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Ban demands immediate release of captured Israeli soldier

Aug. 1, 2014 9:09 P.M. (Updated: Aug. 3, 2014 2:33 P.M.)
UNITED NATIONS, United States (AFP) -- UN Secretary-General Ban Ki-moon demanded Friday that an Israeli soldier captured in Gaza be released immediately and condemned the reported capture "in the strongest terms."

Ban called on Israel and Hamas to show restraint and return to the 72-hour truce that collapsed after two soldiers were killed and a third reportedly captured near the southern city of Rafah.

"The secretary-general demands the immediate and unconditional release of the captured soldier," his spokesman said in a statement.

Ban was "shocked and profoundly disappointed" by the renewed violence and warned that if reports of the attack on Israeli soldiers were confirmed "this would constitute a grave violation of the ceasefire," the statement added.

"Such moves call into question the credibility of Hamas' assurances to the United Nations."

Hamas has denied responsibility for capturing a soldier and claimed Israel has fabricated the incident in order to "cover up its crimes."

Senior Hamas leader Osama Hamdan said in a statement to France 24 channel that "Israel claims that a soldier was captured to hide its crimes and to divert the public opinion to speak of the captured soldier instead."

"We do not have any information about a captured soldier," he added, saying no soldier was captured by any Palestinian faction.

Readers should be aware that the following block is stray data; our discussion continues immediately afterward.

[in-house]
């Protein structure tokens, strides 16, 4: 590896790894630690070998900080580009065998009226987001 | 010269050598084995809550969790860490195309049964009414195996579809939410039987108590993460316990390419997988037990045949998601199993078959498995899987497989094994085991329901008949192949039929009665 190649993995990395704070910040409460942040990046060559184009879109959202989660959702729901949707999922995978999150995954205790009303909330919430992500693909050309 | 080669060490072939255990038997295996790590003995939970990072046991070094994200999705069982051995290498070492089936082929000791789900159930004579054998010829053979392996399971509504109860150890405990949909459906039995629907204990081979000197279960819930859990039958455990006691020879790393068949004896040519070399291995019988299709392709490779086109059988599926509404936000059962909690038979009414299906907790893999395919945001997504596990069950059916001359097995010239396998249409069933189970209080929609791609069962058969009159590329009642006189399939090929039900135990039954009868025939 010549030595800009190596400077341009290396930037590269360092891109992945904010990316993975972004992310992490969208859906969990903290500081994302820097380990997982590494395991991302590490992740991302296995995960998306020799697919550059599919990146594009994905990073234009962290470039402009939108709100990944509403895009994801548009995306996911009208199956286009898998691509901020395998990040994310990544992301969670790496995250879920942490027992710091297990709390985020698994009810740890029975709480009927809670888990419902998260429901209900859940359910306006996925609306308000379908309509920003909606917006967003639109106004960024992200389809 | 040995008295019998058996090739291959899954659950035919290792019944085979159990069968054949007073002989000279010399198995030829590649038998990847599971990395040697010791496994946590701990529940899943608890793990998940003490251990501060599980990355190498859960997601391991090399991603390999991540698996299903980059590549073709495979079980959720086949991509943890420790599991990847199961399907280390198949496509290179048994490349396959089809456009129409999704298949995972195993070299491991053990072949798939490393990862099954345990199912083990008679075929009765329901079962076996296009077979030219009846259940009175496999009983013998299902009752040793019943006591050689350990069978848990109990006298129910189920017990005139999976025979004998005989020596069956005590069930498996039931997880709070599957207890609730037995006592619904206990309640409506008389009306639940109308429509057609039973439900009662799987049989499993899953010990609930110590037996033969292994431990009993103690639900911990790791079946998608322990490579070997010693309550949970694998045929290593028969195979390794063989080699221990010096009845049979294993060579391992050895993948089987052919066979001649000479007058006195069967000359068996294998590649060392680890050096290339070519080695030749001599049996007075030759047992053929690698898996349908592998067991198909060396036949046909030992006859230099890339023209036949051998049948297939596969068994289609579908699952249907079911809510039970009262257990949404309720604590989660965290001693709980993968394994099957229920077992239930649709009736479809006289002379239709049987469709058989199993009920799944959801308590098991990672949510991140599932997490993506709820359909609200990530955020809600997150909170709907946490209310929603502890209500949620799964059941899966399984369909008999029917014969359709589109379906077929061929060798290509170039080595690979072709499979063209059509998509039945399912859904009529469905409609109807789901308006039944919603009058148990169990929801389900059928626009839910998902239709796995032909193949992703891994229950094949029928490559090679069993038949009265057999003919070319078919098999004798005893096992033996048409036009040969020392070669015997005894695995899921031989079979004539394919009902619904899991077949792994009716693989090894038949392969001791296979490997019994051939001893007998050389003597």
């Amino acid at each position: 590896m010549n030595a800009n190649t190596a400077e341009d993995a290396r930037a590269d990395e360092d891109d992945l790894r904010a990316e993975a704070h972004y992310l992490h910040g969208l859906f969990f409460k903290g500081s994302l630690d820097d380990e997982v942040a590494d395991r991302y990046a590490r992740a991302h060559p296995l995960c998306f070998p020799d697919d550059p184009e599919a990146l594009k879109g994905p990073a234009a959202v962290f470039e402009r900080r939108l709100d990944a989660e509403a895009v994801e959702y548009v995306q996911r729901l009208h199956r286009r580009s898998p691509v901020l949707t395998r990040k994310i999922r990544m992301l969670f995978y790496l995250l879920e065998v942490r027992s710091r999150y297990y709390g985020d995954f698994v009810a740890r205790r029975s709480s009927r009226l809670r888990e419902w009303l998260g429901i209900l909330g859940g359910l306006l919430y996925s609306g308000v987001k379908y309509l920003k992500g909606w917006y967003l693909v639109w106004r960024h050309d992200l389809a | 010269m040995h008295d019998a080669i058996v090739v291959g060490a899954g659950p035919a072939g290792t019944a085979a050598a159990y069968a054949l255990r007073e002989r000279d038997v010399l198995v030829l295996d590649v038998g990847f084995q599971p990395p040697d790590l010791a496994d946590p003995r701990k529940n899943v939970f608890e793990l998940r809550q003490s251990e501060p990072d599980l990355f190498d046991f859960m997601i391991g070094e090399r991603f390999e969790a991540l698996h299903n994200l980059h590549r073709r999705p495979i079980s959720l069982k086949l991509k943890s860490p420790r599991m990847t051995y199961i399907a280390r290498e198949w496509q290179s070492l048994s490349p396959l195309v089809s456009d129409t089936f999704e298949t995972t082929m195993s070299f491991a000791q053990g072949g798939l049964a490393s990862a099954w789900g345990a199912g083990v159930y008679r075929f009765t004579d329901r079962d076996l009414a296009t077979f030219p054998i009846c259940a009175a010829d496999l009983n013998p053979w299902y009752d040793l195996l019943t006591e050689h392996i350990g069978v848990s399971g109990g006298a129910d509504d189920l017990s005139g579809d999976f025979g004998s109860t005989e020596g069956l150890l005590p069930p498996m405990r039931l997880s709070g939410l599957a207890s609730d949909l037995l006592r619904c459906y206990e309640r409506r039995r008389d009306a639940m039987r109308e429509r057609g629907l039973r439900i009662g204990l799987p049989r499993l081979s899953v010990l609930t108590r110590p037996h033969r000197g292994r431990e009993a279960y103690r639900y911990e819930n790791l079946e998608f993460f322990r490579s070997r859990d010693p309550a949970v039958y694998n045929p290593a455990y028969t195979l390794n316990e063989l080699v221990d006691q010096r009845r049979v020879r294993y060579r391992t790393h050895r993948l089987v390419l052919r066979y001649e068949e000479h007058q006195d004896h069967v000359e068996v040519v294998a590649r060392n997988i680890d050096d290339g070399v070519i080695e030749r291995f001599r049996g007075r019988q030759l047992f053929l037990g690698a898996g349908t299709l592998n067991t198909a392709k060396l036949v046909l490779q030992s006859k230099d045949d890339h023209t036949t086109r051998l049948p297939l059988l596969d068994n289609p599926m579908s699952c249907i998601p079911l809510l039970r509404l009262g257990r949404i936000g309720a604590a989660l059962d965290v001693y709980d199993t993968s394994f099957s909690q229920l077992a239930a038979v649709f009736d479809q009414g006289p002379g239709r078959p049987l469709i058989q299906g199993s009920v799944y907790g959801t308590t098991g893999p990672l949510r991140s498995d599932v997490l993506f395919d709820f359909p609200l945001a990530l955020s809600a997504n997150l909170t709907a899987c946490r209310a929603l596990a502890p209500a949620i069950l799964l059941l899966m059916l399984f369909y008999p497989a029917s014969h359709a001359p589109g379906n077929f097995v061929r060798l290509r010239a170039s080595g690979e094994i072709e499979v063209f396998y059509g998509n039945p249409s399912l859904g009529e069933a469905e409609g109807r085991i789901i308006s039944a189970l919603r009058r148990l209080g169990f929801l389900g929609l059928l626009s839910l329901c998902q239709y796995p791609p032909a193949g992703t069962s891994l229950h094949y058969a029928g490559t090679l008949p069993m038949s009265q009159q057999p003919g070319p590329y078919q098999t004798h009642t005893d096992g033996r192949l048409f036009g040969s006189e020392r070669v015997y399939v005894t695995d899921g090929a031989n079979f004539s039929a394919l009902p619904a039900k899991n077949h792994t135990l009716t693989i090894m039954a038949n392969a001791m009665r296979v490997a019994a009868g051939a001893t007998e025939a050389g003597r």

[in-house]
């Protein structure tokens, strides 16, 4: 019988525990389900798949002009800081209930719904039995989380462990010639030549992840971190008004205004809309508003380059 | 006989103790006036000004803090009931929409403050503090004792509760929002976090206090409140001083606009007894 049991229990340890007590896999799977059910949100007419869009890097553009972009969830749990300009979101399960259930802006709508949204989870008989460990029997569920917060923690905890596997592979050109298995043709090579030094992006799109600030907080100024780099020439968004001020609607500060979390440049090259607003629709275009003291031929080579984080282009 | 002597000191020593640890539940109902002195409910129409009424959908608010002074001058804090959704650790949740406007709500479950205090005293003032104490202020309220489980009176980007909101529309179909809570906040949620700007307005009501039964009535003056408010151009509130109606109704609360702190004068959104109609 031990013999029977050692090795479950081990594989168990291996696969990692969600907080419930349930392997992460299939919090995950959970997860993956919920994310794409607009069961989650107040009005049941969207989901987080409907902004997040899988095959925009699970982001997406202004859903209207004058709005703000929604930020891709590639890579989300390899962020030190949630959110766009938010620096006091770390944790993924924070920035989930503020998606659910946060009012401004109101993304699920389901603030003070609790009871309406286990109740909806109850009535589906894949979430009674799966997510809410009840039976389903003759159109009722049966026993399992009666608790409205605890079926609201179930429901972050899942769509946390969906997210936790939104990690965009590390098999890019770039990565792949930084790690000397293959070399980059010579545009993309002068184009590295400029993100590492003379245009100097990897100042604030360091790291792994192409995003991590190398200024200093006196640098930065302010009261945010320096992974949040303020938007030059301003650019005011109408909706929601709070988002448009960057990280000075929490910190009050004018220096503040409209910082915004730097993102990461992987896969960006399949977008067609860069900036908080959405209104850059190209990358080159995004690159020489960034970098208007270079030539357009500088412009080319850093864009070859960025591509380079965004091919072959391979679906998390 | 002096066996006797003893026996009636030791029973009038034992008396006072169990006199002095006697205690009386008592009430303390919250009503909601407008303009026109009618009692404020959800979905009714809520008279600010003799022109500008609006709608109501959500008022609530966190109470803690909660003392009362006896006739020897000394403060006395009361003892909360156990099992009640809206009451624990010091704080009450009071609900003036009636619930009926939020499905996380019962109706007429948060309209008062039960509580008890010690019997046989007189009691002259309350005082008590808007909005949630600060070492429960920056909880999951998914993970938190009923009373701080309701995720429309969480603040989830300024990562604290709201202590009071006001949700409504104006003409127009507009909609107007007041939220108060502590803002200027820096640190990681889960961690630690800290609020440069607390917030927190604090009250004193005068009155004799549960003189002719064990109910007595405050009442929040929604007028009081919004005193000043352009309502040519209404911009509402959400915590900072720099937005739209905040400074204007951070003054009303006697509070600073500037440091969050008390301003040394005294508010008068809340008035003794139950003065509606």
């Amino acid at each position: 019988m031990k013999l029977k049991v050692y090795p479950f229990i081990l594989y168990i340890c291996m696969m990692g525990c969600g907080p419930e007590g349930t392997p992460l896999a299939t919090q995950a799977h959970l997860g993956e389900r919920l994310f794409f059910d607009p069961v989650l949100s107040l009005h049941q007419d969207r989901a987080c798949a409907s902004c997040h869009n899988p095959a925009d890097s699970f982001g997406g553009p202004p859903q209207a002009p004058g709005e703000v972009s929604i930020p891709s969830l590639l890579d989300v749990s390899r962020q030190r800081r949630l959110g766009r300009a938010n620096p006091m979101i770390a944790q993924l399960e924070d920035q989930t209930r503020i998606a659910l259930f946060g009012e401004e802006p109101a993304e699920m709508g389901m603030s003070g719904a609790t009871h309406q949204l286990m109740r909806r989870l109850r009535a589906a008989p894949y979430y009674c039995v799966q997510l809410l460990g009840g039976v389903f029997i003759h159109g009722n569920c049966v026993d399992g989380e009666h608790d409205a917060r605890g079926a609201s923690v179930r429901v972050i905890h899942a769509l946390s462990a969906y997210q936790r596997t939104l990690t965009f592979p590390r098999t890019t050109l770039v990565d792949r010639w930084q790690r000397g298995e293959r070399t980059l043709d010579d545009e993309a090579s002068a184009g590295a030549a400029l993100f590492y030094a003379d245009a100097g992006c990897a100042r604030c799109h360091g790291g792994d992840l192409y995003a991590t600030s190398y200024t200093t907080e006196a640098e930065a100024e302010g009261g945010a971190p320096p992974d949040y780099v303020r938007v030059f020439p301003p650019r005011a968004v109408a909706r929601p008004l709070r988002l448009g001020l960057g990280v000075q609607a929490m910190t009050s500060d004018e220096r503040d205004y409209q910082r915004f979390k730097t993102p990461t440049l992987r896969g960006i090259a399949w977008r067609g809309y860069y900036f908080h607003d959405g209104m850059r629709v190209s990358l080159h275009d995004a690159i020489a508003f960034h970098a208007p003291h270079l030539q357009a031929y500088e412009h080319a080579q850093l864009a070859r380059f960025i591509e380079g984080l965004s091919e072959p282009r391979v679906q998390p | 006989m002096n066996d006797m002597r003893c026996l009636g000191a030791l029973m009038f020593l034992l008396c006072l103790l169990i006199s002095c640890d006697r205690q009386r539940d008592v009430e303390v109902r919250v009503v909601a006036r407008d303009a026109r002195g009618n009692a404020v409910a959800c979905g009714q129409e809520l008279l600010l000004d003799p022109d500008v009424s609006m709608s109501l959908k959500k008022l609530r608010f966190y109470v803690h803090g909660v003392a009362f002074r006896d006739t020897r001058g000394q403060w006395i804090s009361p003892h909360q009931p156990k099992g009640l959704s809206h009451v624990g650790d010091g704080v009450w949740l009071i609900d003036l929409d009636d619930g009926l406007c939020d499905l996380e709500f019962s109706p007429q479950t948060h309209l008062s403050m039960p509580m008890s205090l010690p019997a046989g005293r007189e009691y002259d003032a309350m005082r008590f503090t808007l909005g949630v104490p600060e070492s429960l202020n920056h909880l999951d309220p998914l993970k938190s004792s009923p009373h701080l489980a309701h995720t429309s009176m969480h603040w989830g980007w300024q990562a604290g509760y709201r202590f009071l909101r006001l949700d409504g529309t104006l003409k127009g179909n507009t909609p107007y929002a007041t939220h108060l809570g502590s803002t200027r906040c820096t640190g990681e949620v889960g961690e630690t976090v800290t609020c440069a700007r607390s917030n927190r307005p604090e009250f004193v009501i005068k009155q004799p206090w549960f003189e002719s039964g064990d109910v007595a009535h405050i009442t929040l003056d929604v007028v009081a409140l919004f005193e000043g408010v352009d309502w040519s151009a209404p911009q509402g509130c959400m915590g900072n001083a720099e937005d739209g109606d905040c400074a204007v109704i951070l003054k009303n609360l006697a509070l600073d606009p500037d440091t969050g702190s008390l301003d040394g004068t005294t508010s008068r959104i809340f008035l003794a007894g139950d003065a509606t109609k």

Israel and Hamas traded accusations over the collapse of the ceasefire amid renewed fierce fighting that left scores dead.

The United Nations has repeatedly called for a humanitarian truce to give respite to civilians from the fighting that has left over 1,600 dead on the Palestinian side, mostly civilians, and 63 Israeli soldiers and three civilians on the other.

Uncertainty over Egypt-brokered talks

The UN's top political affairs chief poured cold water on prospects for peace talks brokered by Egypt after the collapse of the 72-hour truce that was to lay the groundwork for negotiations.

"The chance for success of these talks rested on quiet, rested on the 72-hour ceasefire," said Jeffrey Feltman, Under Secretary General for Political Affairs.

"Right now we have escalation. I myself have a hard time envisaging how these talks would work right now."

Egypt said the invitation to Israeli and Palestinian delegations was still open and Palestinian president Mahmoud Abbas said his team would travel to Cairo for the talks on Saturday.

UN officials pressed for a return to the ceasefire, but acknowledged that the conflict had escalated and that the abduction of the Israeli soldier had virtually killed prospects for a truce.

"I hope that we can get back to that (a truce) but it is going to be extremely difficult given the situation we see in the Gaza Strip now especially with the capture of the Israeli soldier," said Feltman.

Feltman stressed that the United Nations had received firm assurances from both sides "after long, hard, tough" negotiations that they would suspend fighting for 72 hours.

Those talks involved US Secretary of State John Kerry and key players from Qatar and Turkey, who are in contact with Hamas, as well as Egypt and Saudi Arabia.
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